2 In the Sample time box, enter the same value you entered in the Fixed step
size box from the Simulation Parameters dialog box. For example, enter
0.001
3 In the Input channels box, enter a channel vector that selects the analog
input channels you are using on this board. The vector can be any valid
MATLAB vector form. For example, to select all eight analog input channels
on the AD512 board, enter
[1,2,3,4,5,6,7,8] or [1:8]
If you want to use the first three analog input channels, enter
[1,2,3]
4 From the Input range list, choose the input range for all of the analog input
channels you entered in the Input channels box. For example, with the
AD512 board, choose -5 to 5 V.
Note If you want the input range to be different for different analog
channels, you need to add a I/O block for each different input range.
5 From the Block output signal list, choose from the following options:
- Volts - Returns a value equal to the analog voltage
- Normalized unipolar - Returns a full range value of 0 to +1 regardless of
the input voltage range. For example, an analog input range of 0 to +5
volts and -5 to +5 volts would both be converted to 0 to +1.
- Normalized bipolar - Returns a full range value of -1 to +1 regardless of
the input voltage range.
4-10
I/O Driver Blocks
- Raw - Returns a value of 0 to 2n -1. For example, a 12-bit A/D converter
would return values of 0 to 212 -1 (0 to 4095). The advantage of this method
is the returned value is always an integer with no round-off errors.
If you chose Volts, Your dialog box will look similar to the figure shown
below.
6 Select one of the following:
- Click the Apply button to apply the changes to your model and leave the
dialog box open.
- Click the OK button to apply the changes to your model and close the
Block Parameters: Analog Input dialog box.
4-11
4 Advanced Procedures
Analog Output Block
Real-Time Windows Target I/O blocks allow you to select and connect specific
analog channels to your Simulink model.
After you add an Analog Output block to your Simulink model, you can enter
the parameters for this I/O driver. This procedure uses Humusoft’s AD512 I/O
board as an example:
1 Double-click the Analog Output block.
The Block Parameters: Analog Output dialog box opens.
2 In the Sample time box, enter the same value you entered in the Fixed step
size box from the Simulation Parameters dialog box. For example, enter
0.001
3 In the Output channels box, enter a channel vector that selects the analog
input channels you are using on this board. The vector can be any valid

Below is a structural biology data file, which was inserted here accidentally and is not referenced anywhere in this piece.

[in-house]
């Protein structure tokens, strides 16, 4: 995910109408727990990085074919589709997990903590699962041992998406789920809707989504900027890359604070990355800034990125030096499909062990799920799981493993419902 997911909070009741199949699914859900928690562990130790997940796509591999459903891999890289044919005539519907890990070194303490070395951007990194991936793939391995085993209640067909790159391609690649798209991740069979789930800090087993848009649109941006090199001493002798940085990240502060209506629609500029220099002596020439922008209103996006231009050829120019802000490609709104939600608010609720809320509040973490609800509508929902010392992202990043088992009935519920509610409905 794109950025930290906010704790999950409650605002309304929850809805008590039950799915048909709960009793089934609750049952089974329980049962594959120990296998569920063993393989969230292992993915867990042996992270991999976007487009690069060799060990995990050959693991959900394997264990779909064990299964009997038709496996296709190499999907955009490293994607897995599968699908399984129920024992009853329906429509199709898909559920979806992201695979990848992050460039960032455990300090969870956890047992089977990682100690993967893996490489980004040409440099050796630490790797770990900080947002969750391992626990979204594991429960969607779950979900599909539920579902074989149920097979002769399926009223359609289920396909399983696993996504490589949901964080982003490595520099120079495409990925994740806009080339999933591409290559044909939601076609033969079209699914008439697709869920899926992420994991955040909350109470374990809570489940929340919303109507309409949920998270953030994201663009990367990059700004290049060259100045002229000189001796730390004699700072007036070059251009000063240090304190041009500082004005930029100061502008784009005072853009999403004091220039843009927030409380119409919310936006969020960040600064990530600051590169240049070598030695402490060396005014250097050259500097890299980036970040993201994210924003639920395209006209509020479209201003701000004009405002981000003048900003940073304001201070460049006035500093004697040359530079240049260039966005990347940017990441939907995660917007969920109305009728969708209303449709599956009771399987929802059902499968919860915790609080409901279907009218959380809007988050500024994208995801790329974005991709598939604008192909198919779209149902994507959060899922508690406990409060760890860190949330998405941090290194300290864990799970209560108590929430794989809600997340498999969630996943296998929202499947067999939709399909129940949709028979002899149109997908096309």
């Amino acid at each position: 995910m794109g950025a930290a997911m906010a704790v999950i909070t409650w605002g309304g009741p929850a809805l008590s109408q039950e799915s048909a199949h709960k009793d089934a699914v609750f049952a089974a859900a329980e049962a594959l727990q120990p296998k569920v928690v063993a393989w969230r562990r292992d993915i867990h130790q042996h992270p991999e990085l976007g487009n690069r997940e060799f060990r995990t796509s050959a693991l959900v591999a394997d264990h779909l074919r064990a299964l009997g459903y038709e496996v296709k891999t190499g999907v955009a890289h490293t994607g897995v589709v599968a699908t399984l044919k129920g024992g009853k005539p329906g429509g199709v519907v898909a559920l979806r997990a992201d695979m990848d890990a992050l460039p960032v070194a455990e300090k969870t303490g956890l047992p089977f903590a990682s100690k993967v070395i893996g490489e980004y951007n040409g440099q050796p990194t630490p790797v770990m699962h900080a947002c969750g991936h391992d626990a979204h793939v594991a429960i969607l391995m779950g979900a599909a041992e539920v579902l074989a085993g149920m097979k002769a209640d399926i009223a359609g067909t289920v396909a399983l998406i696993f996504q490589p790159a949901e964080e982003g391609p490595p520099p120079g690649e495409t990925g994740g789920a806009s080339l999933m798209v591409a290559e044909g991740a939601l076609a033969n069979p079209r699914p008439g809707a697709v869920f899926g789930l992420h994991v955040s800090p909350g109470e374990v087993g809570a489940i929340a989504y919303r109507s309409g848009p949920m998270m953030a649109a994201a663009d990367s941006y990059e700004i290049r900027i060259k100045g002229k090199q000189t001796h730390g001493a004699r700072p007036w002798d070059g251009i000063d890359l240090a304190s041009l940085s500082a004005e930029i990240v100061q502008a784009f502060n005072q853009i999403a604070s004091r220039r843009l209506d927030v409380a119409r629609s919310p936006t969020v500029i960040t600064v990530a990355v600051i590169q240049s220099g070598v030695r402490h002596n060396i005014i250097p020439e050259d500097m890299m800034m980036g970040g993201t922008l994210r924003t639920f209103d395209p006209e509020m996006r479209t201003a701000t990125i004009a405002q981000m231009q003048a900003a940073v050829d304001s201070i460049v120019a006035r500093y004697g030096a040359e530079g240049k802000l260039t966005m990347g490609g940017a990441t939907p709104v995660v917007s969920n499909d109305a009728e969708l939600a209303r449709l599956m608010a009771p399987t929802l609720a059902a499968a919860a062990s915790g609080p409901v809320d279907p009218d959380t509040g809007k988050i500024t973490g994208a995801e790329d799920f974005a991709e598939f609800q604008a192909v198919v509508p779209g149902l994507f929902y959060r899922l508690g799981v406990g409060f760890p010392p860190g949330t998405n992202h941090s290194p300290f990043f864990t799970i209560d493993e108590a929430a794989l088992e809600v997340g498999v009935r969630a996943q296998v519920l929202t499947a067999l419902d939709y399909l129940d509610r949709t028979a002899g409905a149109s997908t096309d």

MATLAB vector form. For example, to select both analog output channels on
the AD512 board, enter
[1,2] or [1:2]
4 From the Output range list, choose the input range for all of the analog
input channels you entered in the Input channels box. For example, with the
AD512 board, choose -5 to 5 V.
Note If you want the input range to be different for different analog
channels, you need to add a I/O block for each different input range.
4-12
I/O Driver Blocks
5 From the Block input signal list, choose from the following options:
- Volts - Expects a value equal to the analog output voltage
- Normalized unipolar - Expects a value between 0 to +1 that is converted
to the full range of the output voltage regardless of the output voltage
range. For example, an analog output range of 0 to +5 volts and -5 to +5
volts would both be converted from values between 0 and +1.
- Normalized bipolar - Expects a value between -1 to +1 that is converted
to the full range of the output voltage regardless of the output voltage
range.
- Raw - Expects a value of 0 to 2n -1. For example, a 12-bit A/D converter
would expect a value between 0 and 212 -1 (0 to 4095). The advantage of
this method is the expected value is always an integer with no round-off
errors.
6 Enter the initial value for each analog output channels you entered in the
Output channels box. For example, if you entered [1,2] in the Output
channels box, and you want an initial value of 0 volts, enter [0,0].
7 Enter a final value for each analog channel you entered in the Output
channels box. For example, if you entered [1,2] in the Output channels
box, and you want final values of 0 volts, enter [0,0].
4-13
4 Advanced Procedures
If you chose Volts, your dialog box will look similar to the figure shown
below.
8 Do one of the following:
- Click Apply to apply the changes to your model and leave the dialog box
open.
- Click OK to apply the changes to your model and close the Block
Parameters: Analog Output dialog box.
4-14
I/O Driver Blocks
Digital Input Block
Real-Time Windows Target I/O blocks allow you to select and connect specific
digital lines or digital channels to your Simulink model.
After you have added and Digital Input block to your Simulink model, you can
enter the parameters for this I/O driver. This procedure uses Humusoft’s
AD512 I/O board as an example:
1 Double-click the Digital Input block.
The Block Parameters: Digital Input dialog box opens.
2 In the Sample time box, enter the same value you entered in the Fixed step
size box from the Simulation Parameters dialog box. For example, enter
0.001
3 In the Input channels box, enter a channel vector that selects the analog
input channels you are using on this board. The vector can be any valid